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  1. where do the extra bytes go while using Malloc ?

    Hi,
    In the case of heap , to keep track of a single chunk of memory it
    requires 8 bytes of information.
    That is, it requires 4 bytes to hold the size, and 4 bytes to hold the
    pointer to the next block of memory. So, For every additional chunk,
    even if it is only one byte long, these 8 bytes are required again, in
    addition to the 1 byte actually needed to store the chunk itself.

    So, there should be wastage of memory for managing the linked list
    (heap).
    But, How does malloc/calloc then allocate the exact size of data as
    there must be some wastage of memory that has to be taken into account
    while allocating in heap memory (Memory consumed for managing the
    information in terms of linked list) ?

    That is, Malloc should consume more space to allocate the desired
    amount of data . where do the extra bytes go ?

    Thx in advans,
    Karthik Balaguru


  2. Re: where do the extra bytes go while using Malloc ?

    karthikbalaguru wrote:
    > Hi,
    > In the case of heap , to keep track of a single chunk of memory it
    > requires 8 bytes of information.
    > That is, it requires 4 bytes to hold the size, and 4 bytes to hold the
    > pointer to the next block of memory. So, For every additional chunk,
    > even if it is only one byte long, these 8 bytes are required again, in
    > addition to the 1 byte actually needed to store the chunk itself.
    >

    That might be one implementation, the working of malloc are not covered
    by the standard. Don't forget the value returned by malloc is correctly
    aligned for any type.

    > So, there should be wastage of memory for managing the linked list
    > (heap).
    > But, How does malloc/calloc then allocate the exact size of data as
    > there must be some wastage of memory that has to be taken into account
    > while allocating in heap memory (Memory consumed for managing the
    > information in terms of linked list) ?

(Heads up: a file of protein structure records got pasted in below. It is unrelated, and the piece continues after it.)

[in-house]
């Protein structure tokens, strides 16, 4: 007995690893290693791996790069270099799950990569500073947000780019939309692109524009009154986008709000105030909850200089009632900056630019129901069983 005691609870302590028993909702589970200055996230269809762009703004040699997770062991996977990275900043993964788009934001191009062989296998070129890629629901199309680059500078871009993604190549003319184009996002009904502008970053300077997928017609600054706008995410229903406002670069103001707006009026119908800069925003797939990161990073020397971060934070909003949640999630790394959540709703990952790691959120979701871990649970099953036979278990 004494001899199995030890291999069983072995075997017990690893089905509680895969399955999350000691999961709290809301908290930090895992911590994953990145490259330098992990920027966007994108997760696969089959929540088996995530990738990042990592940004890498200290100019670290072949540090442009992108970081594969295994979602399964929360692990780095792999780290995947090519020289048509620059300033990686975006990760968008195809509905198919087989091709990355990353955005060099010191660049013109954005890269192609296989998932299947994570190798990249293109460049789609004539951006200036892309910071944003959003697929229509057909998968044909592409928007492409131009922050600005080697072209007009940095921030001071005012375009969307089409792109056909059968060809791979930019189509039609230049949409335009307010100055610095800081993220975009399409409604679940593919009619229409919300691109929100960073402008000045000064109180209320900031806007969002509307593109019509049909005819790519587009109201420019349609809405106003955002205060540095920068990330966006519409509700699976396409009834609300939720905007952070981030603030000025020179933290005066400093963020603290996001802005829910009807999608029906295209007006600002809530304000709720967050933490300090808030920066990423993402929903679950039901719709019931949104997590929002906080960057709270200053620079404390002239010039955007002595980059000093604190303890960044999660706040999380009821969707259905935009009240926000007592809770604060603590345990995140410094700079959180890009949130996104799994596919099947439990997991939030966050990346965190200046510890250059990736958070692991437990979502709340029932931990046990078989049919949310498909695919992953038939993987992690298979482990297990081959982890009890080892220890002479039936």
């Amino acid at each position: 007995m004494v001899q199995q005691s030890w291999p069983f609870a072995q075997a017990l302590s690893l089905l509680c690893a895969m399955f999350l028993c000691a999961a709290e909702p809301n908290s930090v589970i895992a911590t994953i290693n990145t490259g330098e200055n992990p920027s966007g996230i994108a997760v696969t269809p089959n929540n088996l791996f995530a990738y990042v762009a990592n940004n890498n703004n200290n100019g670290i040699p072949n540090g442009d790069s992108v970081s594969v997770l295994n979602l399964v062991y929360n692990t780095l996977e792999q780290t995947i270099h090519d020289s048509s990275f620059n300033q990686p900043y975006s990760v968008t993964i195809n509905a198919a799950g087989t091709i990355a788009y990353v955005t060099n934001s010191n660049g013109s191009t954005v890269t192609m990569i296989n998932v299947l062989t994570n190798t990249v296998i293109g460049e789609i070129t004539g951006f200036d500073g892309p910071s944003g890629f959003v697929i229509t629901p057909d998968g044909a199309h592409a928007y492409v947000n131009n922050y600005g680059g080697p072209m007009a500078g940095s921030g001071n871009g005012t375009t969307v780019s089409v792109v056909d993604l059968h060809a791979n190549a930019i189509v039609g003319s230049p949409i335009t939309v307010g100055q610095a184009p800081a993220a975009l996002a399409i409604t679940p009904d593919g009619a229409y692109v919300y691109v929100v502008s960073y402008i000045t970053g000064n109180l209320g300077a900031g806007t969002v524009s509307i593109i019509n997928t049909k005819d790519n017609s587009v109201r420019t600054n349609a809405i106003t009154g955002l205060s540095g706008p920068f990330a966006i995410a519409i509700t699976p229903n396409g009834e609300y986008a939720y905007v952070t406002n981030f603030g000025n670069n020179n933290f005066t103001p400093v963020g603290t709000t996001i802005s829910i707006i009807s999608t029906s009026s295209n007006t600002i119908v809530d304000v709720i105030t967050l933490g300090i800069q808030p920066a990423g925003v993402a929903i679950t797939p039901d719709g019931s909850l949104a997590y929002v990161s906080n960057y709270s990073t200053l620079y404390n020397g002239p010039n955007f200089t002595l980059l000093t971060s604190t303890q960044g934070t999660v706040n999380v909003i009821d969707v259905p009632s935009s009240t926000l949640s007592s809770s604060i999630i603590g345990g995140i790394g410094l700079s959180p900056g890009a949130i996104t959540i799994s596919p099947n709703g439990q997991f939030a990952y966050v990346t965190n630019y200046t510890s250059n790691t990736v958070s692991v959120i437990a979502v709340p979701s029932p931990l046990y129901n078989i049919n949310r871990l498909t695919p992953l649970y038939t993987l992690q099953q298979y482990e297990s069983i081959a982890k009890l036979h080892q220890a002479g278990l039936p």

>

    You can't get something (functionality) for nothing.

    > That is, Malloc should consume more space to allocate the desired
    > amount of data . where do the extra bytes go ?
    >

    That's up to the implementation.

    --
    Ian Collins.

  3. Re: where do the extra bytes go while using Malloc ?

    [This reply written in comp.lang.c, and followups set to that group.]

    karthikbalaguru said:

    > Hi,
    > In the case of heap , to keep track of a single chunk of memory it
    > requires 8 bytes of information.


    Not necessarily. It might need only 1, or it may need a dozen or a
    thousand.

    > That is, it requires 4 bytes to hold the size, and 4 bytes to hold the
    > pointer to the next block of memory.


    C doesn't require that 4 bytes are used for pointers. On some systems, 2
    suffice. On others, 8 are needed. Indeed, 1-byte pointers are feasible
    (think 32-bits-per-byte DSPs, for example).

    > So, For every additional chunk,
    > even if it is only one byte long, these 8 bytes are required again, in
    > addition to the 1 byte actually needed to store the chunk itself.


    Well, to be more general, yes, it is likely that the memory management
    subsystem will incur a per-call overhead (although C does not mandate
    this).

    > So, there should be wastage of memory for managing the linked list
    > (heap).


    There can be, yes.

    > But, How does malloc/calloc then allocate the exact size of data


    The C Standard requires that malloc etc return NULL if they fail, or a
    pointer to the requested amount of memory if they succeed. Thus, those